I AM NOT CERTAIN THERE’S ANYTHING more personal and idiosyncratic than our taste in movies. When it comes to raising the hackles, even politics and religion take a back seat. In my life, at least, I have been taken to task far more often for bad-mouthing “Blow-Up,””L’Avventura” and “El Salvador” than I have for voting Democratic or for believing that God really isn’t interested.
I believe that a lot of the trouble stems from the fact that people often lie where movies are concerned, for fear they’ll appear unhip. Ever since it was decided that movies were to be regarded as an art form like literature and painting, rather than as a form of entertainment like the circus and charades, the battle has been joined between those who think they are better than other people because they can stay awake all the way through a double bill of “Intolerance” and “Battleship Potemkin” and those who nod off in a movie if Arnold Schwarzenegger isn’t in it.
Back in the days when I used to be a movie reviewer, I found it very difficult to believe that the folks who used to rave about the likes of “Hiroshima, Mon Amour” and Kurosawa’s “The Lower Depths” were totally sincere. It wasn’t simply because I didn’t like those movies, either, as I had no problem believing that people who said they liked the films of Elvis Presley or Jerry Lewis (unless they were French) meant it. Clearly, there was no cultural cachet to be derived from claiming “Blue Hawaii” or “Cinderfella” had knocked your socks off.
Recently, I decided to compile a list of the 52 movies (one per week) that I would want if I found myself on a desert island like Robinson Crusoe, but stranded not with Friday but a VCR I could actually work.
To be considered for inclusion, they had to be movies I had seen at least three times, and could imagine wanting to see once a year until the rescue ship arrived.
COMPILING THE LIST WAS DIFFICULT for a number of reasons. One, there are movies I would normally have on such a list if I hadn’t seen them once too often , such as “The Treasure of the Sierra Madre.” But this is today’s list, and I have to play fair.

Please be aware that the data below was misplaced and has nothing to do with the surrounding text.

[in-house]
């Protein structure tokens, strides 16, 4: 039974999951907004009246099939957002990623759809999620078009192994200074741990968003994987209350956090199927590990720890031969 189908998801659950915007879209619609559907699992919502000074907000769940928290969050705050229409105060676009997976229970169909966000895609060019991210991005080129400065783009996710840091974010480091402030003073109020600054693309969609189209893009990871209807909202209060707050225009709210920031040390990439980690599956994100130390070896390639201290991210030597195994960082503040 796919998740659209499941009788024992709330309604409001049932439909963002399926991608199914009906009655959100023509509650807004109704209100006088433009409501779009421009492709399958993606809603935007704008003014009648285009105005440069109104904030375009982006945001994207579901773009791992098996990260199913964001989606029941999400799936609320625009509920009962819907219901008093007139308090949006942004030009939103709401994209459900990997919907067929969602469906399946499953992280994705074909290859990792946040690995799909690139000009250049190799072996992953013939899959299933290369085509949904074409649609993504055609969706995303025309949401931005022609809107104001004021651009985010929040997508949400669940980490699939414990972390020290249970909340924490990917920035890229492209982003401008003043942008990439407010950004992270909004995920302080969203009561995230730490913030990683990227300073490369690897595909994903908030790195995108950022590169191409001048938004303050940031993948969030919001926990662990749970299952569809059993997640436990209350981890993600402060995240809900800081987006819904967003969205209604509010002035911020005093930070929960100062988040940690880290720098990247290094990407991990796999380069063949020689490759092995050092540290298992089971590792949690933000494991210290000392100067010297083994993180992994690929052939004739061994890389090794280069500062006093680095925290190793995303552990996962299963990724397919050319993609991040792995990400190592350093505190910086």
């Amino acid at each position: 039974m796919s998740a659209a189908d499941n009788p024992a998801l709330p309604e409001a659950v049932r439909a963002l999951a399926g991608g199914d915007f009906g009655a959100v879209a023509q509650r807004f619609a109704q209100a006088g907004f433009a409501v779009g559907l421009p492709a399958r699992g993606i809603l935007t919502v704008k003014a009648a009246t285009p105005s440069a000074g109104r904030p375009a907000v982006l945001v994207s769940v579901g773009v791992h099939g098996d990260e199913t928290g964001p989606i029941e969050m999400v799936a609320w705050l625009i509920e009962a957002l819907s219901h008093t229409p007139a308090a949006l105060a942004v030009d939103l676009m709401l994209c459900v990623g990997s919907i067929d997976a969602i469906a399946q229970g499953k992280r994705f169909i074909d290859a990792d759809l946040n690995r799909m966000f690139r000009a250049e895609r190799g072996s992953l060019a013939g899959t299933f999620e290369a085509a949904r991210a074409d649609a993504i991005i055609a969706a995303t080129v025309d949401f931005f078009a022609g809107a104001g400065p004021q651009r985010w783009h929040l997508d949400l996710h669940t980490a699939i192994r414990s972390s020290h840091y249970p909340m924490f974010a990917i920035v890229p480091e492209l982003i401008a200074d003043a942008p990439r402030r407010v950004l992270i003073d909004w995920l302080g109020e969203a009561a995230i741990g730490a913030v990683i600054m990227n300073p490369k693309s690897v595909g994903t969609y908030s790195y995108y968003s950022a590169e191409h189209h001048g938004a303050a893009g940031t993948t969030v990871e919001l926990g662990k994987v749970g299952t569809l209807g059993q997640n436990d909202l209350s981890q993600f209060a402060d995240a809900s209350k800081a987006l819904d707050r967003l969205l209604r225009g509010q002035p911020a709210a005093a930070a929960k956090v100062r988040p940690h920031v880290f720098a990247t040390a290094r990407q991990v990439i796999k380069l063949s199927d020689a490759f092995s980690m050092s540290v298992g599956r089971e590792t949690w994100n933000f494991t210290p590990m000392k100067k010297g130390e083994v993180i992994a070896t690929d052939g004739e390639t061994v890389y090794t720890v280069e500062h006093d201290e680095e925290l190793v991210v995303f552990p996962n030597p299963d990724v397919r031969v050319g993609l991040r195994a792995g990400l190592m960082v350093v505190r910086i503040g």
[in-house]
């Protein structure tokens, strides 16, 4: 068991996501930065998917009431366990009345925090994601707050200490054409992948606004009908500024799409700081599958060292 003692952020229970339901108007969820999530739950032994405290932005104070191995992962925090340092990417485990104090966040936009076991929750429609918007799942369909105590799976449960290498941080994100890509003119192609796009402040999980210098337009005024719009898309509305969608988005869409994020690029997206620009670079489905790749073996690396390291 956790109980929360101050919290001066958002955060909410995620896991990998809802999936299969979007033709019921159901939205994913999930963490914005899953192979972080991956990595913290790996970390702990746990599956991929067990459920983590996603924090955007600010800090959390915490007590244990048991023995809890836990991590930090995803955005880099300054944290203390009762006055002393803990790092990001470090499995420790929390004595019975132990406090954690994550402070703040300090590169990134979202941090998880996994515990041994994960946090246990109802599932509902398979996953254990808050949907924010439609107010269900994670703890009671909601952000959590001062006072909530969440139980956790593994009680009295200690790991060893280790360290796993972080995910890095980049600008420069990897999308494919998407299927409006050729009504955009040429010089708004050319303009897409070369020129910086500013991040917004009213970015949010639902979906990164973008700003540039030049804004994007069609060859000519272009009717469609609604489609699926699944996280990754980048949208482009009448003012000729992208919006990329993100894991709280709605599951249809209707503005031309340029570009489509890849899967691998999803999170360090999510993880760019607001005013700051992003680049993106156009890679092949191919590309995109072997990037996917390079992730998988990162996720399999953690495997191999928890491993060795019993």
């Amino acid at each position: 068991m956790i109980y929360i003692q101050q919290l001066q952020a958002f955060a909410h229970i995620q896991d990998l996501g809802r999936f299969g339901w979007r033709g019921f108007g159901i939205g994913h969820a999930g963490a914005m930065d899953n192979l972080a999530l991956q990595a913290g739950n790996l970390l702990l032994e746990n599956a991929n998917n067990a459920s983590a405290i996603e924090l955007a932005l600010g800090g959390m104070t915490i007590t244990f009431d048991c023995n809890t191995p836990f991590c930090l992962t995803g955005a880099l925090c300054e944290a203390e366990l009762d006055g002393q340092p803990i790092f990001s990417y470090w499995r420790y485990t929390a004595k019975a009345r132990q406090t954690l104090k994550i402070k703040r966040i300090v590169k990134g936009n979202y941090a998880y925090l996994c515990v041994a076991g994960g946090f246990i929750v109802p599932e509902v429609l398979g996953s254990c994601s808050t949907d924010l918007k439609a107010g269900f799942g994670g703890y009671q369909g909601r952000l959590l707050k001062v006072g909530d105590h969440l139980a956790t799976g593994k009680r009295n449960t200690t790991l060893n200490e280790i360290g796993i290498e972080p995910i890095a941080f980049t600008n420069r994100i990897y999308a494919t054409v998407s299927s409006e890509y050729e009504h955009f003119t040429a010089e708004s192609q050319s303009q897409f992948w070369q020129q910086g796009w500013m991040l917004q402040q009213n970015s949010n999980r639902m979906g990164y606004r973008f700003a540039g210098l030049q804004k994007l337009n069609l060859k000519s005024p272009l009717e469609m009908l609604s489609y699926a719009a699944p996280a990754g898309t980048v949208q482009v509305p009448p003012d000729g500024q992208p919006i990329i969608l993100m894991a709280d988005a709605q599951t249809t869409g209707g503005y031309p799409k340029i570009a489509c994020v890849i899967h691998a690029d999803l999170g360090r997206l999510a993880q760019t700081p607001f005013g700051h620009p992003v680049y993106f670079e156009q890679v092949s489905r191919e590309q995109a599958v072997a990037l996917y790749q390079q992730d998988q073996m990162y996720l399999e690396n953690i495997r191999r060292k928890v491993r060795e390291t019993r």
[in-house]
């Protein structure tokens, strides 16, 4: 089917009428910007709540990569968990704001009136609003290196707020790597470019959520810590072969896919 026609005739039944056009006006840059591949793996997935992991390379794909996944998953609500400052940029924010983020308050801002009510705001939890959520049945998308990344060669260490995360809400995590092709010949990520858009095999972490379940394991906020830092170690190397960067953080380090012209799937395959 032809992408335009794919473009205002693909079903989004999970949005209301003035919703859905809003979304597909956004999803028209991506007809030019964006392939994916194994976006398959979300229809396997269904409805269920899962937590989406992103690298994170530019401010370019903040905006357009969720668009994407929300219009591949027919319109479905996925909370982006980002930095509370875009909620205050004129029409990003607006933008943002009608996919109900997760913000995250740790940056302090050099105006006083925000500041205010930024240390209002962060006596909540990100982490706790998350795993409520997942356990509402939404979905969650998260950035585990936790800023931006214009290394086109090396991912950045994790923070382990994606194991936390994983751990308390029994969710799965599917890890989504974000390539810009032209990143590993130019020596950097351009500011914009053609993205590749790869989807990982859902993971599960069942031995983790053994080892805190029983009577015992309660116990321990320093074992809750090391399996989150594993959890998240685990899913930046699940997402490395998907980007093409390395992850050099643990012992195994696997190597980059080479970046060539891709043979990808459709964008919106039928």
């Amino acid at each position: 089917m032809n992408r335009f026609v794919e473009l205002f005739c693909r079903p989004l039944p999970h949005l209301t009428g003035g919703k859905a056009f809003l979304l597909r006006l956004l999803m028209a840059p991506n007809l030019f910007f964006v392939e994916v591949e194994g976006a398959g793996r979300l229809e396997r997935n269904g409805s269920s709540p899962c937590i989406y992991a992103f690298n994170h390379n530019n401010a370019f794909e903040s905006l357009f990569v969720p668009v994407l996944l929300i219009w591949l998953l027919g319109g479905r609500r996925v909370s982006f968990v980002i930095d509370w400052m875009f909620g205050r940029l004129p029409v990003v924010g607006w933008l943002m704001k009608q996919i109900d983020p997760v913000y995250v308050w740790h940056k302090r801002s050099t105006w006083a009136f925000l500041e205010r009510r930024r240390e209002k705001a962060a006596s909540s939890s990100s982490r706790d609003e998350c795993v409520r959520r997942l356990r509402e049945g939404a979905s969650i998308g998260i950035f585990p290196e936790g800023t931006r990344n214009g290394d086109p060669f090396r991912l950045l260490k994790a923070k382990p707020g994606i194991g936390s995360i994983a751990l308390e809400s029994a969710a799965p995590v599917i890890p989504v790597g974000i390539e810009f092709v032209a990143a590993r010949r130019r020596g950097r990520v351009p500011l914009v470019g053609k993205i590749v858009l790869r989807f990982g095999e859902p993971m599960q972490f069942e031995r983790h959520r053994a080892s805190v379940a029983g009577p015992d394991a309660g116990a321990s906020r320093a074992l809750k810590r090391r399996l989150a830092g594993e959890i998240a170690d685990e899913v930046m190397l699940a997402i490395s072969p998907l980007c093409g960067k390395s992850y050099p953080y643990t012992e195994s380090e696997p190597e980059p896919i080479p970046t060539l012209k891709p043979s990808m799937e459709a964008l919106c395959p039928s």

Two, there are some movies that are great by anyone’s criteria, but that are so depressing, so heart-wrenching, that I just can’t imagine wanting to watch them when I am already depressed over being stuck somewhere without tennis, poker or a decent deli. That explains the absence of “The Bicycle Thief.”
Three, there are far more than 52 movies that I would like to have on the island, but you must set up an arbitrary limit or the list becomes endless and totally meaningless. That explains why “The Thief of Baghdad,””Strangers on a Train,””The Quiet Man,””Destry Rides Again,”” Bridge on the River Kwai,””The Godfather,””The Tall Guy,””In a Lonely Place” and “The Lavender Hill Mod” didn’t make the cut.
And, finally, there is reason No. 4. Even I, who have already confessed to an aversion to French existentialists, D.W. Griffith and John Ford’s odes to the cavalry, find myself reluctant to admit that, given the choice, I would rather sit through “Meet Me in St. Louis” or even “Apartment for Peggy” 20 times than suffer once more through “Last Year at Marienbad.”
What follows, then, are the 52, in alphabetical order, with Laurel and Hardy shorts thrown in for good measure. (I have included a TV movie that I wrote; It’s the version of “Hobson’s Choice” that starred Sharon Gless, Jack Warden and Richard Thomas, and was directed by Gil Cates. But, again, I played fair. I have seen it seven or eight times and it continues to hold up for me. There are, after all, four other movies I’ve had produced and I’ve liked very much, but they didn’t make the list. And–must I keep reminding you?–this is my list.)
ALL ABOUT EVE,””A New Leaf,””Apartment for Peggy,””A Walk in the Sun,”
“Casablanca,””Charade,””Cinema Paradiso,””Citizen Kane,”
“Defending Your Life,””Desk Set,””Double Indemnity,”
“Field of Dreams,”
“Hobson’s Choice,””Holy Matrimony,””Hoosiers,”
“I Remember Mama,””It’s a Wonderful Life,”
“Lady Killers,” Laurel and Hardy shorts,
“Meet Me in St. Louis,””Midnight Run,””Miracle of Morgan’s Creek,””Miracle on 34th Street,””Mr. Smith Goes to Washington,””My Favorite Year,”
“On the Waterfront,”
“People Will Talk,”
“School for Scoundrels,””Shane,””Stairway to Heaven,””Sunset Boulevard, “”Sweet Smell of Success,””Swing Time,”
“The African Queen,””The Best Years of Our Lives,””The Farmer’s Daughter, “”The Gay Divorcee,””The Lady Vanishes,””The Major and the Minor,””The Maltese Falcon,””The Natural,””The Princess Bride,””The Shop Around the Corner,””The Untouchables,””The Wizard of Oz,””The World of Henry Orient,””Top Hat” and
“Woman of the Year.”
Burt Prelutsky is a veteran journalist and screenwriter whose credits include: episodes of “Family Ties,””Newhart” and “MASH.” He’s won a WGA Award and an Edgar Allan Poe Award. And, he’s seen his share of movies.